The first time I laid eyes on Valerie Yum was in the sweaty back room of an infamous, now sorely missed Sydney party called Gay Bash. If memory serves me correctly she was being photographed climbing across a black leather couch on all fours, throwing her long hair back over her head, wearing an American flag leotard and no pants. There is a photo of this somewhere on the internet, but in the interest of preserving our friendship I’ll leave it up to your imagination. Not much has changed since then, although both of us have sensible bobs and Val’s gone from occasional DJ sets at underground gay parties to being the first person you call when you’re putting on a fashion event in Sydney. Here’s how she did it:
What were you doing before you started DJing?
I was working at Shakuhachi. I was managing their retail and looking after all their marketing, their blog…
And you just fell into that, didn’t you?
I did! I always worked in retail growing up — my first retail job was at Escada, which is kind of weird! (Laughs) People usually work at (Australian chain store) General Pants or something first, but anyway… That was amazing training, that high level of learning about the fabrics and the techniques and all that, so it was really cool. So, I always kind of worked at places like Escada, (Australian luxury retailer) Belinda, Hugo Boss, and it was always really nice stuff, but I didn’t want to work in retail forever so I went into interior textiles. I did that for two years and I loved interiors but I felt a little bit bored, and always thought I could go into interiors later in life. So then someone recommended me to do some trend forecasting for Maurie and Eve on the side while I was working in interiors.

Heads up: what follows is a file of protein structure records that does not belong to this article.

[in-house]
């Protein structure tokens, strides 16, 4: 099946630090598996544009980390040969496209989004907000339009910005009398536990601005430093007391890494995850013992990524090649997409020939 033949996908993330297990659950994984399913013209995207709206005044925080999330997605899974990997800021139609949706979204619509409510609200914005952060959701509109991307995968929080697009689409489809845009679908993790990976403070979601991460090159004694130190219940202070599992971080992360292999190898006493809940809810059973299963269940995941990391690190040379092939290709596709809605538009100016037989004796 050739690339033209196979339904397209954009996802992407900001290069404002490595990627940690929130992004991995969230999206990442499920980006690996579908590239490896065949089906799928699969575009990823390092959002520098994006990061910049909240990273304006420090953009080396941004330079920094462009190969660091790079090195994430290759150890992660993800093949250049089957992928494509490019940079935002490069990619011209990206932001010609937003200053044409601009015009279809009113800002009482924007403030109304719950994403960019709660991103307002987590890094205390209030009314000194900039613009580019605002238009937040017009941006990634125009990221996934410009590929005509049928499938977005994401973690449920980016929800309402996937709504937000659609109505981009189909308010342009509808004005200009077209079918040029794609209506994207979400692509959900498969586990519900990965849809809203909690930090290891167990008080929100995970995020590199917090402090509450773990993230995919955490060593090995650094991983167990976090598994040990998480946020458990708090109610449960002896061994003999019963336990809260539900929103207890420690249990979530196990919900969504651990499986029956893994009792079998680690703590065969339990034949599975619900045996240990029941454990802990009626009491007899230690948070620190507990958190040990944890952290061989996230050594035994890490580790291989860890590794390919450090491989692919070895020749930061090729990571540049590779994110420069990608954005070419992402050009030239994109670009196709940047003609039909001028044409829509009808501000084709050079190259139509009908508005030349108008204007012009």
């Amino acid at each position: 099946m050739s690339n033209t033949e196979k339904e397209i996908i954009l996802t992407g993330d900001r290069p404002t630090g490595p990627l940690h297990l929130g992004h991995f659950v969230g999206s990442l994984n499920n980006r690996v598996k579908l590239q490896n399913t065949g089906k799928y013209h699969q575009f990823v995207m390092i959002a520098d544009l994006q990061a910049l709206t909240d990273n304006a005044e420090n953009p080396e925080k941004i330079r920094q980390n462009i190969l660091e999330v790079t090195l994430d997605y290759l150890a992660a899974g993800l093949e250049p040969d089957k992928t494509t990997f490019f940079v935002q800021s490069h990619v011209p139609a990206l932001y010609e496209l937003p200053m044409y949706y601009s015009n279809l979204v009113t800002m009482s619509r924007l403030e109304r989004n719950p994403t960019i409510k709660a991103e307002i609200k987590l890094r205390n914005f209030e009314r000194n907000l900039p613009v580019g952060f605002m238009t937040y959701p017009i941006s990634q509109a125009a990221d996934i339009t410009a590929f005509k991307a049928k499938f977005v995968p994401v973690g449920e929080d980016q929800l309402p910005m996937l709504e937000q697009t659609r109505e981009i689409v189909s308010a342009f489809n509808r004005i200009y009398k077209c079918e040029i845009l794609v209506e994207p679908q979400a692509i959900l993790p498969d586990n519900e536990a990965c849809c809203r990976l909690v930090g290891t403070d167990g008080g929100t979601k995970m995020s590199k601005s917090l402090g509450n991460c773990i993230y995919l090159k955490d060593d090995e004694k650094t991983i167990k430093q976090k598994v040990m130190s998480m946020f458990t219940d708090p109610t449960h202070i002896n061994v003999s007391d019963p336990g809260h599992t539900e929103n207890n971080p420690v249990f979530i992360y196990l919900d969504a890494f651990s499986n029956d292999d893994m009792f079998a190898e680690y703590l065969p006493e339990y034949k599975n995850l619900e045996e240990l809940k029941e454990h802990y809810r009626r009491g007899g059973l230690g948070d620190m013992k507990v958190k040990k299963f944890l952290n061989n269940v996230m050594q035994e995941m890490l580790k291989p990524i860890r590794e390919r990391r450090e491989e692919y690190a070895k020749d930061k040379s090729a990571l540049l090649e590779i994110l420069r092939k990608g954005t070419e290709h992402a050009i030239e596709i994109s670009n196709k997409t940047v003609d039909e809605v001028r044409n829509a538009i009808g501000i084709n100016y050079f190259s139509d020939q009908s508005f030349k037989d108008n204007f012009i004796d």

How does trend forecasting work?
Well, I’d basically be researching past trends, trends that are on the verge of coming back, and looking at back catalogs of fashion and also vintage, and my own personal inspirations. And then I’d compile trend reports and send a week — or a fortnight, I can’t remember!
That’s a lot!
Yeah, but I really enjoyed it so I thought, “I need to get into fashion again.” I put it out there through friends, and Shakuhachi’s designer, Jessie White, was interested because of the trend forecasting, and also the fact that I could do the marketing side of things — I was good with Facebook and Instagram and all that sort of thing. And then a month or two into the job they were like, “We’re going to go into retail and we want you to manage that as well.” That ended up being a really intense job and I did it for about two years, but during that time was when all these really big, important parties started happening, like Gay Bash, which I always looked forward to because I loved dressing up. And then Nick Sweeney, who is now living in New York but used to run Gay Bash, got in touch with me and a bunch of other people who always went to the parties and who he felt could maybe give something back. They asked me to do a guest DJ set, and I was like, “I have no idea!”
So how did you prepare for that very first gig?